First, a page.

In modern times there are real dangers too e.g. we get into cars most days and join others on increasingly busy roads, we take up extreme sports, guns and knives are more common than most of us would like and alcohol and drug abuse can lead to many crimes being committed. So there are still real dangers where fight, flight or freeze are appropriate responses. Again these dangers pass – the speeding car narrowly misses you or you land safely with your parachute.

Today we also have a fear of many things that aren’t dangerous and don’t threaten our survival. Fear of: failure, success, public speaking, vulnerability, of being hurt emotionally and so on. Yet they still generate the same fight, flight or freeze response in us. Unlike with real danger, we often sustain the fear for extended periods and this takes its toll as our body is on standby, often for months, to fight or flee.

So how do we release the impact these fears are having on us? There are a number of techniques that enable us to go back to when we first learnt the fear and release it there in the past. Another suggestion is to remember that in these examples F.E.A.R simply stands for False Expectations Appearing Real.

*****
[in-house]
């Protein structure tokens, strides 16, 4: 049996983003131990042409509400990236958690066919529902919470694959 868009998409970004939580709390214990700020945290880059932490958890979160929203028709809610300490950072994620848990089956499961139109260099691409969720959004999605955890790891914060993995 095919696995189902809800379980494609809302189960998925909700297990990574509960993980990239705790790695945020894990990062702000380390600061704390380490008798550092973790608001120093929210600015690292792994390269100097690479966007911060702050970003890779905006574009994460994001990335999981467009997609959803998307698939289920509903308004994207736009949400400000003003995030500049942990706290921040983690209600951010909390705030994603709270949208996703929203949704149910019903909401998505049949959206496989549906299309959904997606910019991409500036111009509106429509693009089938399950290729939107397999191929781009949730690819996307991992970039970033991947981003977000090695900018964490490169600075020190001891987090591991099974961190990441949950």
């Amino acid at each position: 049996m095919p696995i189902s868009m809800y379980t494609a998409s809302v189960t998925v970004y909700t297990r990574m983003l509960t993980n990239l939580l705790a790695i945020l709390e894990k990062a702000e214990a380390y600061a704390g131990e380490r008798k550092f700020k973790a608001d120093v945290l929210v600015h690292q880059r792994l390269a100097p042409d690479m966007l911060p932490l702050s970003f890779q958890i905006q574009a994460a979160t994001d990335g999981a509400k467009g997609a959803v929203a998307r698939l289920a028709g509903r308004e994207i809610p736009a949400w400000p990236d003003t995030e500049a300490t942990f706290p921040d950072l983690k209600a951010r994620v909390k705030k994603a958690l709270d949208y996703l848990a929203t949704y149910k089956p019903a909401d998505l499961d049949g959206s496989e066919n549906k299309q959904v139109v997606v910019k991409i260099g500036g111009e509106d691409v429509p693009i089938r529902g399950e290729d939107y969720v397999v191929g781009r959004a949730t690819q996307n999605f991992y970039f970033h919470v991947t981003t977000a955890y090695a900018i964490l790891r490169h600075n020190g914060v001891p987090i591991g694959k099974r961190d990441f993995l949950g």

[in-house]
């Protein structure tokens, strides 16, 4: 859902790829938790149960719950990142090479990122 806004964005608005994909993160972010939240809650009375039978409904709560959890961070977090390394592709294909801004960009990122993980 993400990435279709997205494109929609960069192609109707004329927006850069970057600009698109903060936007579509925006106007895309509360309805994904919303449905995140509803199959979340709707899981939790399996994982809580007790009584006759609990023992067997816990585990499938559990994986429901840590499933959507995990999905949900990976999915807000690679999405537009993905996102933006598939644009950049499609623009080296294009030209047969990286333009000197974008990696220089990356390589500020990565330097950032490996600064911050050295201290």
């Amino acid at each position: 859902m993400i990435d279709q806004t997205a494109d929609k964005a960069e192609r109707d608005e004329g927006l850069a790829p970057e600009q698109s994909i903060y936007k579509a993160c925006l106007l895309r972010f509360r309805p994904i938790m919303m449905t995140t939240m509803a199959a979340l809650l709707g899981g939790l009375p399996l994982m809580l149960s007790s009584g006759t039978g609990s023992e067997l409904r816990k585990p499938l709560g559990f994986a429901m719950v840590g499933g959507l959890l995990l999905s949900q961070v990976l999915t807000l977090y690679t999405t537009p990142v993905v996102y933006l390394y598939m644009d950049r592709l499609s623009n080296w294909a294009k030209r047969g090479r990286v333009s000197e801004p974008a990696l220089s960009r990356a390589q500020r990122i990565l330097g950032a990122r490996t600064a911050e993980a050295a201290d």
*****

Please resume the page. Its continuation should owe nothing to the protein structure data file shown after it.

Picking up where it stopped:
If I stand up in front of an audience I can expect that I will forget my lines, everyone will laugh at me or I’ll fall over or even pass out but these generally have no basis in reality. So the fear generated is not based on reality and very rarely based on evidence either.

So next time you feel the fear write down your expectations or share them with others will help you understand the expectations you’re reacting to and help you see how unlikely and unrealistic they are.

Saturday, 17 October 2009

Who wants to be a tadpole for ever?

I was watching a programme on the TV at the weekend and they shared that frogspawn will not develop if there are insufficient resources in the pond to allow the tadpoles to thrive. They hang back until the conditions are right. They continued to speculate whether frogspawn could survive over winter or if they hadn't taken their chance to emerge before Autumn they would die.

Would you be prepared to take the risk - hang back and hope you survive the frozen winter's ice? Sometimes the conditions might not be perfect, they might not be what we'd wished for but as the presenter said "who wants to be a tadpole for ever?"

Where do you need to just "go for it"?

Friday, 16 October 2009

They just started munching earlier

I've been finishing writing my book this week (I'm up the creek without a paddle - get me out of here) and have had time to reflect on all the learning I've shared in blogs, newsletters, emails and when using the Frameworks for Change process in coaching and with groups.

One of the highlights for me has been a session I facilitated with other business leaders entitled 'Keeping on track in a downturn'. I was reflecting today which of the key actions I still had to embrace to fully keep out of the creek and on track.

  • understand and experience team work

  • connect with our wisdom

  • express kindness

  • don't make commitments without the means to fulfill them